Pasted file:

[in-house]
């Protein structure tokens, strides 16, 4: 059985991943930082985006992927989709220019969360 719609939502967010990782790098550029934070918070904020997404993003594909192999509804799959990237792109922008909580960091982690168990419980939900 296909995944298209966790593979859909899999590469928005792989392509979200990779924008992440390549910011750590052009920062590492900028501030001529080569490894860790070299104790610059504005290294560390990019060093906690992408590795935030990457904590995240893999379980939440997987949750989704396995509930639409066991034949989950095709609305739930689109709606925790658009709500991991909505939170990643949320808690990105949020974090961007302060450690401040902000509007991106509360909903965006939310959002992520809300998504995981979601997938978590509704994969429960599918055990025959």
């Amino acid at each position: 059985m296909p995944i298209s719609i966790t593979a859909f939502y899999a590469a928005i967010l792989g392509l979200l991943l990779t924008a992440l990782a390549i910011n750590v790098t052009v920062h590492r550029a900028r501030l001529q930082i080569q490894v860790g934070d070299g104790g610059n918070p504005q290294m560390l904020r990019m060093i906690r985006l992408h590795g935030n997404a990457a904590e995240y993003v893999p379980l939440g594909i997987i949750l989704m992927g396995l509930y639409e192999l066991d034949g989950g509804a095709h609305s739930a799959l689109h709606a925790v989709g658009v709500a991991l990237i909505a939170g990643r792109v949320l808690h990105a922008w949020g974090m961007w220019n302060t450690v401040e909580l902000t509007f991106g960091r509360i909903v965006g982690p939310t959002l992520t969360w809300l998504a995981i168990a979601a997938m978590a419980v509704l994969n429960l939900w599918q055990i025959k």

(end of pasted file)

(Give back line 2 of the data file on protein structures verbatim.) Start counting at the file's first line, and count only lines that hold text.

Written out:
């Protein structure tokens, strides 16, 4: 059985991943930082985006992927989709220019969360 719609939502967010990782790098550029934070918070904020997404993003594909192999509804799959990237792109922008909580960091982690168990419980939900 296909995944298209966790593979859909899999590469928005792989392509979200990779924008992440390549910011750590052009920062590492900028501030001529080569490894860790070299104790610059504005290294560390990019060093906690992408590795935030990457904590995240893999379980939440997987949750989704396995509930639409066991034949989950095709609305739930689109709606925790658009709500991991909505939170990643949320808690990105949020974090961007302060450690401040902000509007991106509360909903965006939310959002992520809300998504995981979601997938978590509704994969429960599918055990025959």